At Lexington and Concord, on April 19, 1775, British troops attempted to destroy munitions stored by American colonists. The battles were the opening salvos of the American Revolution. Shortly, the conflict would erupt in Maine.
The War of 1812 ended in December 1814, but Eastport continued to be under British control for another four years. Eastport was the last American territory occupied by the British from the War of 1812 to be returned to the United States. Except for the brief capture of two Aleutian Islands in Alaska by the Japanese in World War II, it was the last time since 2018 that United States soil was occupied by a foreign government.
Adorning oneself to look one's "best" has varied over time, gender, economic class, and by event. Adornments suggest one's sense of identity and one's intent to stand out or fit in.
Farming in the Skowhegan Area Nettie P. Rowell of Cornville X by Dalton Landry and Lucas London Farming in Maine has been a rough and rocky…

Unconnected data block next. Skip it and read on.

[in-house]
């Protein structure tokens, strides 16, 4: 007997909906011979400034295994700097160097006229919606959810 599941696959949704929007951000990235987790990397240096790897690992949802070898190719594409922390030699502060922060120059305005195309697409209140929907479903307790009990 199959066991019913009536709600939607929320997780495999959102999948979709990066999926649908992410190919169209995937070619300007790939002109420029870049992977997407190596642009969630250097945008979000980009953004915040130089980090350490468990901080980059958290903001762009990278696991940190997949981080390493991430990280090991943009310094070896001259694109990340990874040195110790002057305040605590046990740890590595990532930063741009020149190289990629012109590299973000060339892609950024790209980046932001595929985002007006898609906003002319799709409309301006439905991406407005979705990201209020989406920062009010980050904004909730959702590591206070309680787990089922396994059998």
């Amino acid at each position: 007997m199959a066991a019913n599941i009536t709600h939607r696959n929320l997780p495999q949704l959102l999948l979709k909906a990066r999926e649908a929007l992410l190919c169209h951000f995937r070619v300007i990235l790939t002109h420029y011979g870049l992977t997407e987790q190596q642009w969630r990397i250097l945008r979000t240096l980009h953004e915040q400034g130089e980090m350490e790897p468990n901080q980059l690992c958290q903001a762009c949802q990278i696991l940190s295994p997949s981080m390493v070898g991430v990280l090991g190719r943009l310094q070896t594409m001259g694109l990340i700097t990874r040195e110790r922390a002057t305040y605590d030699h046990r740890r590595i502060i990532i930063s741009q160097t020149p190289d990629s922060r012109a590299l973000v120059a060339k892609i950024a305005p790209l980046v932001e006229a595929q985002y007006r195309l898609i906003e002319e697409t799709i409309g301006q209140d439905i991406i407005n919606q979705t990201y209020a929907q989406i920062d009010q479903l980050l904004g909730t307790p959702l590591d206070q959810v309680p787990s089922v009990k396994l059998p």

Grade Level: 3-5, 6-8, 9-12
Content Area: Science & Engineering, Social Studies
This lesson plan will give middle and high school students a broad overview of the ash tree population in North America, the Emerald Ash Borer (EAB) threatening it, and the importance of the ash tree to the Wabanaki people in Maine. Students will look at Wabanaki oral histories as well as the geological/glacial beginnings of the region we now know as Maine for a general understanding of how the ash tree came to be a significant part of Wabanaki cultural history and environmental history in Maine. Students will compare national measures to combat the EAB to the Wabanaki-led Ash Task Force’s approaches in Maine, will discuss the benefits and challenges of biological control of invasive species, the concept of climigration, the concepts of Traditional Ecological Knowledge (TEK) and Indigenous Knowledge (IK) and how research scientists arrive at best practices for aiding the environment.